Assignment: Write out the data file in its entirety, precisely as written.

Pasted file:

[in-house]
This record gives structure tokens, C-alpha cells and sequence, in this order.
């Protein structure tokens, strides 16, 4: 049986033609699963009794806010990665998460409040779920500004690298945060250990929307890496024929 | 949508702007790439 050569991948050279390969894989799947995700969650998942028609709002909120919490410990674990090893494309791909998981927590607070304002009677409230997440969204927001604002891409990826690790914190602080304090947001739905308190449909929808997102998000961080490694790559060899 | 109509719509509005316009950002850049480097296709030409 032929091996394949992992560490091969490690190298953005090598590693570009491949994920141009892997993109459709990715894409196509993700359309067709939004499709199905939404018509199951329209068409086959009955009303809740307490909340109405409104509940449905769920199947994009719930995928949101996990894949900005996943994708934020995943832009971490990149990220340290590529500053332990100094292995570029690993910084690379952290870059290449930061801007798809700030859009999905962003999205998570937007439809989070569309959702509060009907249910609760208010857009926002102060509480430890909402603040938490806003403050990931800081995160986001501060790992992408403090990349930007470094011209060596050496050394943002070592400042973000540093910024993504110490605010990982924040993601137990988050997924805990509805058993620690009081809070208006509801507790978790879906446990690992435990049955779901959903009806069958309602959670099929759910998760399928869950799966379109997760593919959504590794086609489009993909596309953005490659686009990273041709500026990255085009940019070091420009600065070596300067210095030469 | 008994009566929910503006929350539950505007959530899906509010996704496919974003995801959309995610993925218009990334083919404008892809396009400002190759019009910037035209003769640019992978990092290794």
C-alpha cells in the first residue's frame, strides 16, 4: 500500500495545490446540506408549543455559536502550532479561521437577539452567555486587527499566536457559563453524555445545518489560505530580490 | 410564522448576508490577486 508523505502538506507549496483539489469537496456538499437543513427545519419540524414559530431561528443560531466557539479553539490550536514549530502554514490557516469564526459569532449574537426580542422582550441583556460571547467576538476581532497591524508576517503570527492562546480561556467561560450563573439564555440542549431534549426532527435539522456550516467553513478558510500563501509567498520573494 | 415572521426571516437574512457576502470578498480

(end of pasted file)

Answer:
[in-house]
This record gives structure tokens, C-alpha cells and sequence, in this order.
């Protein structure tokens, strides 16, 4: 049986033609699963009794806010990665998460409040779920500004690298945060250990929307890496024929 | 949508702007790439 050569991948050279390969894989799947995700969650998942028609709002909120919490410990674990090893494309791909998981927590607070304002009677409230997440969204927001604002891409990826690790914190602080304090947001739905308190449909929808997102998000961080490694790559060899 | 109509719509509005316009950002850049480097296709030409 032929091996394949992992560490091969490690190298953005090598590693570009491949994920141009892997993109459709990715894409196509993700359309067709939004499709199905939404018509199951329209068409086959009955009303809740307490909340109405409104509940449905769920199947994009719930995928949101996990894949900005996943994708934020995943832009971490990149990220340290590529500053332990100094292995570029690993910084690379952290870059290449930061801007798809700030859009999905962003999205998570937007439809989070569309959702509060009907249910609760208010857009926002102060509480430890909402603040938490806003403050990931800081995160986001501060790992992408403090990349930007470094011209060596050496050394943002070592400042973000540093910024993504110490605010990982924040993601137990988050997924805990509805058993620690009081809070208006509801507790978790879906446990690992435990049955779901959903009806069958309602959670099929759910998760399928869950799966379109997760593919959504590794086609489009993909596309953005490659686009990273041709500026990255085009940019070091420009600065070596300067210095030469 | 008994009566929910503006929350539950505007959530899906509010996704496919974003995801959309995610993925218009990334083919404008892809396009400002190759019009910037035209003769640019992978990092290794």
C-alpha cells in the first residue's frame, strides 16, 4: 500500500495545490446540506408549543455559536502550532479561521437577539452567555486587527499566536457559563453524555445545518489560505530580490 | 410564522448576508490577486 508523505502538506507549496483539489469537496456538499437543513427545519419540524414559530431561528443560531466557539479553539490550536514549530502554514490557516469564526459569532449574537426580542422582550441583556460571547467576538476581532497591524508576517503570527492562546480561556467561560450563573439564555440542549431534549426532527435539522456550516467553513478558510500563501509567498520573494 | 415572521426571516437574512457576502470578498480